Page 1 of 5
By Michael Neubarth
How bad is it out there? Pretty bad, according to recent reports that relate the miseries of the employed and the unemployed. These studies paint a grim picture of the U.S. workplace and economy.
A new workplace survey from Monster.com and Human Capital Institute, released on October 14, 2009, reports that "our worker respondents are, in general, an unhappy lot." The general tone of the workers surveyed, it says, "was of frustration and, in many cases, despair."
The report is in two parts, "The Great Recession from the Worker Perspective" and "The Great Recession from the Employer Perspective." The findings, says Monster.com, are the result of a survey conducted in May and June 2009 of more than 700 companies and 5,000 workers in the U.S.
What the data shows, says the survey, "is remarkable in the extent to which it suggests that, in workers' views, management has been exploitative of the recession and is also less tolerant of challenges to its authority."
The study found that "at least in the short term, workers of all ages and at all levels are highly stressed. They appear suspicious, resentful and even fearful of their employers, to the extent that they are, in some cases, less productive at work and in most cases, actively seeking work elsewhere."
"Workers are remarkably harsh in their views of employers' attitudes," said the report. The study showed that 60% of workers believe employers are exploiting the recession to drive longer hours and/or lower pay from their workforce, 59% believe employers are less concerned about employee retention, and 46% believe employers are now less tolerant of dissent and challenges to its authority. Only 27% excuse their employers for requiring layoffs and longer hours because they believe their employers' hands were forced by the recession, says the study.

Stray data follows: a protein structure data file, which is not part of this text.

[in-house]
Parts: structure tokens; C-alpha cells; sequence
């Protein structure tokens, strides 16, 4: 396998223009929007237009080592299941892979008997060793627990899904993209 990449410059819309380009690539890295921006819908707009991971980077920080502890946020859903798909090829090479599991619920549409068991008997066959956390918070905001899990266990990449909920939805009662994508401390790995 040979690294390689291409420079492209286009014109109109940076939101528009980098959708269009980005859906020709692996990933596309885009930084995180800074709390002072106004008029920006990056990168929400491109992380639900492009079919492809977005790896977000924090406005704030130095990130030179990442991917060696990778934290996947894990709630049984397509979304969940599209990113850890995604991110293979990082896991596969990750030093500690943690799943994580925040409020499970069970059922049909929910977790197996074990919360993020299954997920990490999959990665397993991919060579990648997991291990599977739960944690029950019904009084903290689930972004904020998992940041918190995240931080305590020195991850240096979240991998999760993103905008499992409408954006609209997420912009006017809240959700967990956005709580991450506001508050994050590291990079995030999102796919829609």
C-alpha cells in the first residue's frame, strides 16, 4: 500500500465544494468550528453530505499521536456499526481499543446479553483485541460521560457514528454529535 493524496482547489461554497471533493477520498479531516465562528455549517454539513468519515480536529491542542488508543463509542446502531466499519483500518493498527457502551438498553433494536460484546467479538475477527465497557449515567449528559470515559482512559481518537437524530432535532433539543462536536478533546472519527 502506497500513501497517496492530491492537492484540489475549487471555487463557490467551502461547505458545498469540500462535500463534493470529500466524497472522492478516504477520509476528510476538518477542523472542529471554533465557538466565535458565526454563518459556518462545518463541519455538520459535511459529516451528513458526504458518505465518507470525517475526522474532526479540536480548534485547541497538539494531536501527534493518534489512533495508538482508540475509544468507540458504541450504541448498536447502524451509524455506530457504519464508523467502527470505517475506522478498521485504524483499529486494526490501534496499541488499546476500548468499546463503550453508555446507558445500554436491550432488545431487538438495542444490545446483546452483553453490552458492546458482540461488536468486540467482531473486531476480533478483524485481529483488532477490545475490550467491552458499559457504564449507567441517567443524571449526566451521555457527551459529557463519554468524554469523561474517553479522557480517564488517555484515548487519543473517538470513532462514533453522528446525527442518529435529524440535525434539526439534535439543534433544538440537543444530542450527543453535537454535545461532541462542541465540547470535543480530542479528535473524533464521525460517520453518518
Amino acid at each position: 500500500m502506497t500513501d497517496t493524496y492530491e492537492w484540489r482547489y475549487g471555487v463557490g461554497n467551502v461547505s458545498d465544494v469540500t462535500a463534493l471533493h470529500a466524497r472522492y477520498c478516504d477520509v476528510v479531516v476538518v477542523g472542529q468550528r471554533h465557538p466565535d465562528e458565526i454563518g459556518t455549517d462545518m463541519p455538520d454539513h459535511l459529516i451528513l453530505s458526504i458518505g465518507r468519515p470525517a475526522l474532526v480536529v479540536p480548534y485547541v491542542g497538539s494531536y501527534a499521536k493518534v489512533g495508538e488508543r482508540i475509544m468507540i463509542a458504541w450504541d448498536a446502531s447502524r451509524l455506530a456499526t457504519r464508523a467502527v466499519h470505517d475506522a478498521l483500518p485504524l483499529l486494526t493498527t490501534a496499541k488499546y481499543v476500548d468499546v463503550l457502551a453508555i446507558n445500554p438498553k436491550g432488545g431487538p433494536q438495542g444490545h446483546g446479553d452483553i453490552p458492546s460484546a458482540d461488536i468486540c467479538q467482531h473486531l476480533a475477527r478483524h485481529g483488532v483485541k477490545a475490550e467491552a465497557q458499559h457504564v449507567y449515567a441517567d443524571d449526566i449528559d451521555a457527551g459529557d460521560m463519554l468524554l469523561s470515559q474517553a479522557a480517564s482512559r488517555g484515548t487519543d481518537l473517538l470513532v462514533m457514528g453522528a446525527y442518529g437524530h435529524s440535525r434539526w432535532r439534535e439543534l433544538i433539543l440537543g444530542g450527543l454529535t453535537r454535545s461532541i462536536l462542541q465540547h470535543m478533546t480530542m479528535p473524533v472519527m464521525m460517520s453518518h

From the responses, says the report, "there can be little doubt that workers in general are cynical toward and mistrusting of employers today. Our respondents are clear in their views surrounding employers' reactions to this recession, and their portrayal is not flattering."
Lisa Rowan, Program Director for HR and Talent Management Services at IDC, is quoted as saying: "There has been some pretty shoddy treatment of employees out there, including a lack of communication about layoffs and no regard to engagement of the survivors, so I do think there will be a backlash when the recovery takes hold. If employers took this recession as an opportunity to simply cut costs, then woe be to them."
Similarly, Jesse Harriott, senior vice president and chief knowledge officer at Monster, is quoted as saying: "There is no denying this environment has been tough for both employers and workers, but the resentment workers have built should be cause for concern for employers, particularly if they have had to impose longer hours, lower pay, decreased benefits or have become a less flexible workplace."
Young workers, says the report, "especially those representing Generation Y, seem particularly cynical and mistrusting of 'Corporate America.' "
The findings show that "there is a critical disconnect between what employers perceive is the impact of this recession on the workforce and what workers believe." Employers are vastly overrating the morale of their employees, says the study, which found that 78% of employers feel that employees are more likely to be "just happy to have a job" while only 58% of employees said they felt that way.
While 79% of workers say they are more likely to be actively seeking work elsewhere, only 20% of employers appear to be aware of it.
The data and workers' feedback "should alarm employers who may erroneously believe that they have the pulse of the workforce in this recession," says the report. The findings, it says, demonstrate "that there is a critical disconnect between what employers perceive is the impact of this recession on the workforce and what workers believe."
"Today's employers feel that employees are loyal due to the economic times, but the reality is they are not," said Katherine Jones, HCI Research Fellow.